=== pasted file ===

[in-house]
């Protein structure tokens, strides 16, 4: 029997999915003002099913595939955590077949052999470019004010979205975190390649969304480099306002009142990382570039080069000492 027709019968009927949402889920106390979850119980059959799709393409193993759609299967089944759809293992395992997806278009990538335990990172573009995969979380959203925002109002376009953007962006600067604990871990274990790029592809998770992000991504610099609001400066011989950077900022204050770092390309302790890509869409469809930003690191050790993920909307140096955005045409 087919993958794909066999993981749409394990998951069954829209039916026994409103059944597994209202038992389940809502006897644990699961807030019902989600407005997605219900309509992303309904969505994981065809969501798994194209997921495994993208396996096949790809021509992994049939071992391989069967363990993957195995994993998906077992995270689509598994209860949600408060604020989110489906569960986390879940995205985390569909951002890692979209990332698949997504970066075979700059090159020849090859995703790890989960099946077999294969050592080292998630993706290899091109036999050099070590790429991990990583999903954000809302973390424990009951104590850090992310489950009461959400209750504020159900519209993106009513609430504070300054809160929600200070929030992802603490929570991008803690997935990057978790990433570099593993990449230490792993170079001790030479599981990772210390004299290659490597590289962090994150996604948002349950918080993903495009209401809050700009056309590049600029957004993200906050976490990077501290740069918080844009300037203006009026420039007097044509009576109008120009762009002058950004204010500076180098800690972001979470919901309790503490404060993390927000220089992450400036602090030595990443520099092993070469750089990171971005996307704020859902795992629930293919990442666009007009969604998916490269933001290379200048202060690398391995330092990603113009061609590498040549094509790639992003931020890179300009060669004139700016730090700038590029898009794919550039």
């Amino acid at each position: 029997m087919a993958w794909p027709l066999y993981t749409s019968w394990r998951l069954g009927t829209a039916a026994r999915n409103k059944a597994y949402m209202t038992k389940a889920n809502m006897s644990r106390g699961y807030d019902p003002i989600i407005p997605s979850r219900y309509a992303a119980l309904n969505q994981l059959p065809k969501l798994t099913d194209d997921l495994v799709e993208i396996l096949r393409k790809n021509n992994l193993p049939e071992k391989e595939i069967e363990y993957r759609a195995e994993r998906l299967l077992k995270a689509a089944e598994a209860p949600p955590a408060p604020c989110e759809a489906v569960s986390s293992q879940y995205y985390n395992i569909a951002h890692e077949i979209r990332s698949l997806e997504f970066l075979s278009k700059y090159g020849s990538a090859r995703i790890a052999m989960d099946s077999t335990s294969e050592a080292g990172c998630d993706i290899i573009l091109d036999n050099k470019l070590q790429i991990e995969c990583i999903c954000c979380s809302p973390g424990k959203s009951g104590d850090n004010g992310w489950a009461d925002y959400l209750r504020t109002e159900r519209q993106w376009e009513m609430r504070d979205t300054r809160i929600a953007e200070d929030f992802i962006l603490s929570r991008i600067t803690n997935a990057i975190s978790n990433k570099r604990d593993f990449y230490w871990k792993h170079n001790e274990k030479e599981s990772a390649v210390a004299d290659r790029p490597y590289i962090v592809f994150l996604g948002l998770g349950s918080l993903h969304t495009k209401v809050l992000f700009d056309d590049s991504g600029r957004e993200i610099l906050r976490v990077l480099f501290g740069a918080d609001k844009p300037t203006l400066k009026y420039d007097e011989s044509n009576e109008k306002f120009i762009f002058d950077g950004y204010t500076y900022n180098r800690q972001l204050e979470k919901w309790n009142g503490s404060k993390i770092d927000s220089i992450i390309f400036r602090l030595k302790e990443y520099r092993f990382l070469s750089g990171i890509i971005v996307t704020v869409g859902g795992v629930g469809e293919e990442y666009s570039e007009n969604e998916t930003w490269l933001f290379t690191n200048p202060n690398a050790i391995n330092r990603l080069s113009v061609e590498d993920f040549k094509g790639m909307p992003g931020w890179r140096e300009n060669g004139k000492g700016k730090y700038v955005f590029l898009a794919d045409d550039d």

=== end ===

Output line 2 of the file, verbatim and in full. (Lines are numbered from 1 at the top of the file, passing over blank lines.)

């Protein structure tokens, strides 16, 4: 029997999915003002099913595939955590077949052999470019004010979205975190390649969304480099306002009142990382570039080069000492 027709019968009927949402889920106390979850119980059959799709393409193993759609299967089944759809293992395992997806278009990538335990990172573009995969979380959203925002109002376009953007962006600067604990871990274990790029592809998770992000991504610099609001400066011989950077900022204050770092390309302790890509869409469809930003690191050790993920909307140096955005045409 087919993958794909066999993981749409394990998951069954829209039916026994409103059944597994209202038992389940809502006897644990699961807030019902989600407005997605219900309509992303309904969505994981065809969501798994194209997921495994993208396996096949790809021509992994049939071992391989069967363990993957195995994993998906077992995270689509598994209860949600408060604020989110489906569960986390879940995205985390569909951002890692979209990332698949997504970066075979700059090159020849090859995703790890989960099946077999294969050592080292998630993706290899091109036999050099070590790429991990990583999903954000809302973390424990009951104590850090992310489950009461959400209750504020159900519209993106009513609430504070300054809160929600200070929030992802603490929570991008803690997935990057978790990433570099593993990449230490792993170079001790030479599981990772210390004299290659490597590289962090994150996604948002349950918080993903495009209401809050700009056309590049600029957004993200906050976490990077501290740069918080844009300037203006009026420039007097044509009576109008120009762009002058950004204010500076180098800690972001979470919901309790503490404060993390927000220089992450400036602090030595990443520099092993070469750089990171971005996307704020859902795992629930293919990442666009007009969604998916490269933001290379200048202060690398391995330092990603113009061609590498040549094509790639992003931020890179300009060669004139700016730090700038590029898009794919550039």